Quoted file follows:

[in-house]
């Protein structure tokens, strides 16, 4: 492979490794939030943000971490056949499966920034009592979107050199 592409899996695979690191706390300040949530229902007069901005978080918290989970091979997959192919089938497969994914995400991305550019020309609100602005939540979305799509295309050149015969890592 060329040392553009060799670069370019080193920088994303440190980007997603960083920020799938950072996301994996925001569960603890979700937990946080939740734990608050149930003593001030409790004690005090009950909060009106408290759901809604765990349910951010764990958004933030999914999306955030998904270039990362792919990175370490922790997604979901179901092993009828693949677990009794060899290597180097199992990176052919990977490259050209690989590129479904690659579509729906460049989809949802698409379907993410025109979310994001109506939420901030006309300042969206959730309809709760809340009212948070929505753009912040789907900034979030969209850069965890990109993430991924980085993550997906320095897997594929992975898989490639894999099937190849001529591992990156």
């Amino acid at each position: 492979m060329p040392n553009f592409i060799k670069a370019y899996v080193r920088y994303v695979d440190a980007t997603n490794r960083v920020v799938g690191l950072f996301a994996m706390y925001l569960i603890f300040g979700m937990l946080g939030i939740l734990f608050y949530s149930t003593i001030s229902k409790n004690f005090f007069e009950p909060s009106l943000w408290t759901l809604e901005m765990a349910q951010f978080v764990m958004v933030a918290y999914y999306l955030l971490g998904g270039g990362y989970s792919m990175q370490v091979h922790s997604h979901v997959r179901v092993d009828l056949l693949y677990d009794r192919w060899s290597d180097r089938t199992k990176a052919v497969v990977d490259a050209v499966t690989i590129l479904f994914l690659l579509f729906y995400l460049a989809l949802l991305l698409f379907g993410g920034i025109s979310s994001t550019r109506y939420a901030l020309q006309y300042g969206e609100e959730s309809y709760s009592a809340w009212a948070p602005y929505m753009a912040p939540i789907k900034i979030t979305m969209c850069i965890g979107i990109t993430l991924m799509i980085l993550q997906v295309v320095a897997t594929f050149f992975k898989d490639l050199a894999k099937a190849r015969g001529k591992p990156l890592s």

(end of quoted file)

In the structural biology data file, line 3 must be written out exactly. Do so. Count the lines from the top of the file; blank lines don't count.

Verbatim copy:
């Amino acid at each position: 492979m060329p040392n553009f592409i060799k670069a370019y899996v080193r920088y994303v695979d440190a980007t997603n490794r960083v920020v799938g690191l950072f996301a994996m706390y925001l569960i603890f300040g979700m937990l946080g939030i939740l734990f608050y949530s149930t003593i001030s229902k409790n004690f005090f007069e009950p909060s009106l943000w408290t759901l809604e901005m765990a349910q951010f978080v764990m958004v933030a918290y999914y999306l955030l971490g998904g270039g990362y989970s792919m990175q370490v091979h922790s997604h979901v997959r179901v092993d009828l056949l693949y677990d009794r192919w060899s290597d180097r089938t199992k990176a052919v497969v990977d490259a050209v499966t690989i590129l479904f994914l690659l579509f729906y995400l460049a989809l949802l991305l698409f379907g993410g920034i025109s979310s994001t550019r109506y939420a901030l020309q006309y300042g969206e609100e959730s309809y709760s009592a809340w009212a948070p602005y929505m753009a912040p939540i789907k900034i979030t979305m969209c850069i965890g979107i990109t993430l991924m799509i980085l993550q997906v295309v320095a897997t594929f050149f992975k898989d490639l050199a894999k099937a190849r015969g001529k591992p990156l890592s």